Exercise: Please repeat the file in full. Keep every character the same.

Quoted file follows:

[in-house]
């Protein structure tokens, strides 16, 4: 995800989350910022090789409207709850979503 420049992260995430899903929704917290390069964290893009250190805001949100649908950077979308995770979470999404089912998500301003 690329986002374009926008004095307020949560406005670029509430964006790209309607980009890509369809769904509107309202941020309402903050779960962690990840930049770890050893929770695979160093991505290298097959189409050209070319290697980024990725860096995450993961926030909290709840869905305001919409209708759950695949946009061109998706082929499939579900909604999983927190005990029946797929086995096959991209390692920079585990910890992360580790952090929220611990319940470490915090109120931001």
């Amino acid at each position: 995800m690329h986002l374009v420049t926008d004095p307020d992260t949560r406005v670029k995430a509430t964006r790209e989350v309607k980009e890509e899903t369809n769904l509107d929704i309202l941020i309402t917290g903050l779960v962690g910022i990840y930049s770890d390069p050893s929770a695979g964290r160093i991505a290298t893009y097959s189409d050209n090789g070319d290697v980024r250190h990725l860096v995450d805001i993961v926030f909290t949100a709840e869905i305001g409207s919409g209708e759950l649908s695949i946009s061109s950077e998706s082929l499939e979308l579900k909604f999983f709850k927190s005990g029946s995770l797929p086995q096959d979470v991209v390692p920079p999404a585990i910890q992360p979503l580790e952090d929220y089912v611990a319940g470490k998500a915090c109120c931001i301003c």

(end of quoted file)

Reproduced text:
[in-house]
């Protein structure tokens, strides 16, 4: 995800989350910022090789409207709850979503 420049992260995430899903929704917290390069964290893009250190805001949100649908950077979308995770979470999404089912998500301003 690329986002374009926008004095307020949560406005670029509430964006790209309607980009890509369809769904509107309202941020309402903050779960962690990840930049770890050893929770695979160093991505290298097959189409050209070319290697980024990725860096995450993961926030909290709840869905305001919409209708759950695949946009061109998706082929499939579900909604999983927190005990029946797929086995096959991209390692920079585990910890992360580790952090929220611990319940470490915090109120931001």
């Amino acid at each position: 995800m690329h986002l374009v420049t926008d004095p307020d992260t949560r406005v670029k995430a509430t964006r790209e989350v309607k980009e890509e899903t369809n769904l509107d929704i309202l941020i309402t917290g903050l779960v962690g910022i990840y930049s770890d390069p050893s929770a695979g964290r160093i991505a290298t893009y097959s189409d050209n090789g070319d290697v980024r250190h990725l860096v995450d805001i993961v926030f909290t949100a709840e869905i305001g409207s919409g209708e759950l649908s695949i946009s061109s950077e998706s082929l499939e979308l579900k909604f999983f709850k927190s005990g029946s995770l797929p086995q096959d979470v991209v390692p920079p999404a585990i910890q992360p979503l580790e952090d929220y089912v611990a319940g470490k998500a915090c109120c931001i301003c």